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Red squirrels in Wharfedale!

There are two species of squirrel in the UK; red squirrels Sciurus vulgaris and the grey squirrel Sciurus carolinensis.

Red SquirrelsUK populations are currently estimated at approximately 140,000 red squirrels and 2.5 million grey squirrels. The Reds are a native species and have been resident in the UK for around 10,000 years. Unfortunately, red squirrels are at critical risk of extinction from our shores mainly due to the recent introduction of the alien grey squirrel. Grey squirrels are a non-native species brought into this country from North America for the amusement of landowners at the beginning of the Victorian era. The first record of them escaping and establishing a wild population is 1876. Like many of the other novel species we have had the naiveté to introduce, the grey squirrel has gone on to cause wholesale destruction to our native flora and fauna, while additionally causing damage and risk to homes and businesses. Grey squirrels carry the deadly Squirrel Pox Virus against which our native reds have no defence. The larger greys are also thought to out compete the reds for territories, due to their size/dominance, pushing the reds out of their traditional ranges.

Up to the mid 50’s red squirrels were still a common sight in Wharfedale. However, from 1970 onwards Wharfedale Naturalists recorded that “(the) reds had virtually vanished.”

Now for the good news! Fast forward to 2016 and red squirrels have once again become regular visitors to Nethergill Farm in Langstrothdale, helped along by assisted feeding programs and the replanting of beneficial trees.  The squirrels are thought to have possibly originated from captive breeding programmes at Kilnsey Park and also the Greenfield Forest Red Squirrel Reserve.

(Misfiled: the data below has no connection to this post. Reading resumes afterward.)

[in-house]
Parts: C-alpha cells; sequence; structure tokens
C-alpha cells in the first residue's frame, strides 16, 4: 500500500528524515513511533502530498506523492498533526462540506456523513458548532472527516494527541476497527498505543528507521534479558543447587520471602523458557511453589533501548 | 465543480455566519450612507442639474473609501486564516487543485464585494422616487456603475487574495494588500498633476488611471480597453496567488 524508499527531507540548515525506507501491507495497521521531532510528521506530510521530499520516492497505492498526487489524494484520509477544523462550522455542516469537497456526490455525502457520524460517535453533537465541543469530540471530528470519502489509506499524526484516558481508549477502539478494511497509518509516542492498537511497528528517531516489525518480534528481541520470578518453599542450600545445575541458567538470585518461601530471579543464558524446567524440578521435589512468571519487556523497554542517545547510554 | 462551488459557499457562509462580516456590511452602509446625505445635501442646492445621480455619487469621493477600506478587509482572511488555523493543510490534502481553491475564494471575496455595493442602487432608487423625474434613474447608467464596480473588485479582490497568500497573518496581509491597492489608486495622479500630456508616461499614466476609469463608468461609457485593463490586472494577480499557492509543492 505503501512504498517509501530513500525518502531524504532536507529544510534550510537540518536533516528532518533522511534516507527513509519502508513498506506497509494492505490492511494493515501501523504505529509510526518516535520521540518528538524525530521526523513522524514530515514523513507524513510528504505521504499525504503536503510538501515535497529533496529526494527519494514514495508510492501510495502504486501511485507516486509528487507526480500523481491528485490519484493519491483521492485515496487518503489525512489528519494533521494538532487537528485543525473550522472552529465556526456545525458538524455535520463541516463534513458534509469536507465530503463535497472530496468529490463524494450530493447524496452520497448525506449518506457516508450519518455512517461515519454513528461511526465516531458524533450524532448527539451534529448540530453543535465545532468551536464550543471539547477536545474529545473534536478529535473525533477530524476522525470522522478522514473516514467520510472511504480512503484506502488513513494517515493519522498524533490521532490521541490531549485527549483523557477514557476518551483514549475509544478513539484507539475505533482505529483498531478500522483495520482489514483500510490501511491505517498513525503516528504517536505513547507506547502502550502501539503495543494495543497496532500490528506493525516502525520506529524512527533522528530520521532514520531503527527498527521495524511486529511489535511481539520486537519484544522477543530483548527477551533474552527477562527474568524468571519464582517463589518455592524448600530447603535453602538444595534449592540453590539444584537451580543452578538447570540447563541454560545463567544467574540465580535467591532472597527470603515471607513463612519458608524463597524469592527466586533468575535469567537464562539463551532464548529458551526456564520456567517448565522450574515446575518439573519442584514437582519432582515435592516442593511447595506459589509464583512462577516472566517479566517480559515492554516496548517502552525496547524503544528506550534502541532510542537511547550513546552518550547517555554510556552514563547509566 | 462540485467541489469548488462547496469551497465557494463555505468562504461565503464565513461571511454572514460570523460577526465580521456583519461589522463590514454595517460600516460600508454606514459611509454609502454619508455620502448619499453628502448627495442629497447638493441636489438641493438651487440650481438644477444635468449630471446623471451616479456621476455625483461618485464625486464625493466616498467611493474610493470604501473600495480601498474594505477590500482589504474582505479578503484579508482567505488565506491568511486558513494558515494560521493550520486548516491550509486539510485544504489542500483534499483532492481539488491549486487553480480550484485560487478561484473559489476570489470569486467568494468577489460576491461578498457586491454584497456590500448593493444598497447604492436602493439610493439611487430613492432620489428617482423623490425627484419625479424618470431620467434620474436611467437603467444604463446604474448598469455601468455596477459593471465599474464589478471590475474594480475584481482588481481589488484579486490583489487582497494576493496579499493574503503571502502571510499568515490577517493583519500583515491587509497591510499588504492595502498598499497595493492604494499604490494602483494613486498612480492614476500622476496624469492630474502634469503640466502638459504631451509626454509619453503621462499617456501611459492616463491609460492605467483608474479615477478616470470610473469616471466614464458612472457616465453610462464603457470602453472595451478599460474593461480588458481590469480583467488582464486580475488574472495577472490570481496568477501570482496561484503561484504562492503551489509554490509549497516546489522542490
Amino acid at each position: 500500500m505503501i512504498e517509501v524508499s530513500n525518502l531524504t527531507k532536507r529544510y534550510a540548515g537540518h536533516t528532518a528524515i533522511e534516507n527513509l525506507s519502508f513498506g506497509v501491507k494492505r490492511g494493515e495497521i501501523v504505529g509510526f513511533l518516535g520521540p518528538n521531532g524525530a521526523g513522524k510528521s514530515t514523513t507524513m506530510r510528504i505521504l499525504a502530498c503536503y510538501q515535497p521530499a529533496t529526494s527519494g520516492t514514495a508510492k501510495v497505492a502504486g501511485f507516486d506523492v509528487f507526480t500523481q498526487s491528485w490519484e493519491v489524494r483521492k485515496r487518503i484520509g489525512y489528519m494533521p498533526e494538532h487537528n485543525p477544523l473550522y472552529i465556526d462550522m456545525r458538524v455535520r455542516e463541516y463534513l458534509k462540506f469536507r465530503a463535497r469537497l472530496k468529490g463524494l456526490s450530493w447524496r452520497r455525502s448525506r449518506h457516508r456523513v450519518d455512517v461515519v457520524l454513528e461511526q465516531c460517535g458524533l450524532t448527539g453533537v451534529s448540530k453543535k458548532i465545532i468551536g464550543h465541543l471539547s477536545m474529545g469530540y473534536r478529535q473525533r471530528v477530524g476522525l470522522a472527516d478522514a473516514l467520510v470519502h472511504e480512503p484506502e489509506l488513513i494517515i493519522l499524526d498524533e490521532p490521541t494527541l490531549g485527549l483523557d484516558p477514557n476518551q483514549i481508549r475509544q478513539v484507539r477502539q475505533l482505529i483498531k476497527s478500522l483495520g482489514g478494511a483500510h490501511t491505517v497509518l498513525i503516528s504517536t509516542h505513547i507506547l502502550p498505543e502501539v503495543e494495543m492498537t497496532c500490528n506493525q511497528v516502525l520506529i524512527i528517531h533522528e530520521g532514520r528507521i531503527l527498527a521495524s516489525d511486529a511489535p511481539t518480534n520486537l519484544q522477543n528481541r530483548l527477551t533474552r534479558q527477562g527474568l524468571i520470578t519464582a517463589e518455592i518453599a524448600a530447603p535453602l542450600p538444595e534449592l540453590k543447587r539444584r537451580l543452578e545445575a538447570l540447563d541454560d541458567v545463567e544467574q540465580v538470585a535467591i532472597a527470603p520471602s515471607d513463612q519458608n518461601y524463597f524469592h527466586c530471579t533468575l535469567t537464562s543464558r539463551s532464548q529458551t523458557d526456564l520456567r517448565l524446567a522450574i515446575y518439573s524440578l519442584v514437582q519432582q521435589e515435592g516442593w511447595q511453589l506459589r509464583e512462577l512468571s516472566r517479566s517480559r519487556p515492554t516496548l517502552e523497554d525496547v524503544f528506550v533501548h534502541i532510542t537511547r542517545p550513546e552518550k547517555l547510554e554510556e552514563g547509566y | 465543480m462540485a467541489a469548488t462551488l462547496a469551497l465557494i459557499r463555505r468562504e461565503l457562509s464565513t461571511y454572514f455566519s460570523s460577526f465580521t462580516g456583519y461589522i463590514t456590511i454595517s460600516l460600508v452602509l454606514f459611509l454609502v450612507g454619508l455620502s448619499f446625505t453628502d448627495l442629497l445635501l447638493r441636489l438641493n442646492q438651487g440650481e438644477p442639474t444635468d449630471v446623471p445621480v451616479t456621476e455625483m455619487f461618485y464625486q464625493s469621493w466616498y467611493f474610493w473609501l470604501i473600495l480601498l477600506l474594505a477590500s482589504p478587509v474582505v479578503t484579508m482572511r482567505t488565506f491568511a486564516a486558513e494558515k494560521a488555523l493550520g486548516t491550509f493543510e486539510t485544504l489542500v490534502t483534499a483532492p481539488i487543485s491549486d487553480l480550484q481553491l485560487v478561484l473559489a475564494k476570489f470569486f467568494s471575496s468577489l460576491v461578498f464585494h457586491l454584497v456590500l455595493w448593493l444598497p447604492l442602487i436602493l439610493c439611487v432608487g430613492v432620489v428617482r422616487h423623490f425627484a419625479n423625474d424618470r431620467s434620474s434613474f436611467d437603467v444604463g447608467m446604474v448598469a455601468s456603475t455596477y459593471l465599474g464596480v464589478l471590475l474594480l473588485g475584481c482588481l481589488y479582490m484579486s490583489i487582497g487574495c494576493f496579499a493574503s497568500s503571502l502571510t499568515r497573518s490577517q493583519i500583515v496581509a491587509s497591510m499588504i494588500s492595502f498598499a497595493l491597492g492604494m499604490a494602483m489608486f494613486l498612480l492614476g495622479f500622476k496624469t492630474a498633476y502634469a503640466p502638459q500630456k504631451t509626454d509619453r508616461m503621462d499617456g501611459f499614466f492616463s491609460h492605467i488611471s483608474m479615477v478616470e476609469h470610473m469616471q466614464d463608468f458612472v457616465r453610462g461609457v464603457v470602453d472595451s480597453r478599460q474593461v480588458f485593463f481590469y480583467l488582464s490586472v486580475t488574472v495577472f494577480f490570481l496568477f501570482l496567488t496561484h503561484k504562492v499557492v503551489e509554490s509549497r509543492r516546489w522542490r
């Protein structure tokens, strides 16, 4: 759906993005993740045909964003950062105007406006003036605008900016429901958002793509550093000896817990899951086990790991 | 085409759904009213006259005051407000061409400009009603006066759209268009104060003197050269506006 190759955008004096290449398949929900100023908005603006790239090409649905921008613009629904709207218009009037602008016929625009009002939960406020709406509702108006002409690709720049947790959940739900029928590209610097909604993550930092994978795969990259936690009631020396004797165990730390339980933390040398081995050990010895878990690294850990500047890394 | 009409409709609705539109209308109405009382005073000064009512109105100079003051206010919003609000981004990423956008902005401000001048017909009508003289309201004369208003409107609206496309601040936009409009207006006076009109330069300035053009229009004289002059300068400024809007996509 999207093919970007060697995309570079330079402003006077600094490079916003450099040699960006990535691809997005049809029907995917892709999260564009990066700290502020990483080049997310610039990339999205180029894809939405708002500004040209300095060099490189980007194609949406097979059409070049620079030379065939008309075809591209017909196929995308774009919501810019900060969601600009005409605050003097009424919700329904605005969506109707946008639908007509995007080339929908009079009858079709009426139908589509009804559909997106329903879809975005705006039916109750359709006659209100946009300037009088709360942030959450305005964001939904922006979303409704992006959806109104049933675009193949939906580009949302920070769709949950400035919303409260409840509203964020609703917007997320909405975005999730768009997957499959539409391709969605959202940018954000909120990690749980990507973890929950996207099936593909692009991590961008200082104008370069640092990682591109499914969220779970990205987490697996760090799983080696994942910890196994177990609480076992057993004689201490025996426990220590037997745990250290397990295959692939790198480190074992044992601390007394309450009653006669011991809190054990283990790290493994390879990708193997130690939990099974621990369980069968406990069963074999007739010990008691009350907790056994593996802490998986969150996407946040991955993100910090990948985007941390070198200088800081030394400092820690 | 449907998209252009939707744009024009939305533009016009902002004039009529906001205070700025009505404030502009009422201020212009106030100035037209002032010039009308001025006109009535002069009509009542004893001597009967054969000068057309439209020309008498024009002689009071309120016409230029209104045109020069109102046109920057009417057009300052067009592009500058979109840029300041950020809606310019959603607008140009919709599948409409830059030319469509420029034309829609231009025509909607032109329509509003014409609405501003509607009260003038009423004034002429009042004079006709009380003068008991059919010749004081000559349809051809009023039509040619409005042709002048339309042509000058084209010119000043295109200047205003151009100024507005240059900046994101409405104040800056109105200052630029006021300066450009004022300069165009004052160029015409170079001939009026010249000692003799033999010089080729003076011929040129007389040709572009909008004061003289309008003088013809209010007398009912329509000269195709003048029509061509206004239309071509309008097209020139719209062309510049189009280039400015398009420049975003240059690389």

And the really good news – over the last couple of years there have been sightings of reds stretching from Kettlewell, across to Beamsley and best of all at either end of Ilkley.

Ilkleys mature gardens, most significantly those that include mature conifers, are of great attraction to red squirrels which will feed on the small seeds the species produce. If you are lucky you may also see them taking beech, chest and walnuts or even taking seed from your bird feeder.Red Squirrels Yorkshire

How you can help…

Helping Red SquirrelsTry planting a species of plant that benefit red squirrels, such as brambles, raspberry, dog rose, guelder rose, wild cherry, bird cherry, bullace and crab apple. Thorny plants can also provide safe harbourage, helping reduce predation.

If you spot a red squirrel you may also wish to supplement its diet. Little and sporadic feeding is key to avoid the squirrels becoming too dependent. Hazelnuts, sweet chestnuts, sunflower seeds and pine nuts are all favoured by red squirrels and fruit and some veg (such as carrots) can be added sporadically.

 

But most importantly you should record and report any sightings to http://www.northernredsquirrels.org.uk/report-sightings/ and www.wharfedale-nats.org.uk

 

How we can help…

If you have concerns about grey squirrels around your land or property we can safely remove them with no risk to the native reds. This will protect your property and hopefully help our reds back on the road to recovery.

Office – 0113 2037427 or 01423 209030

24/7 –  07970 902 194

[email protected]

Grey Squirrel Control

Red Squirrel Sightings Red Squirrel Sightings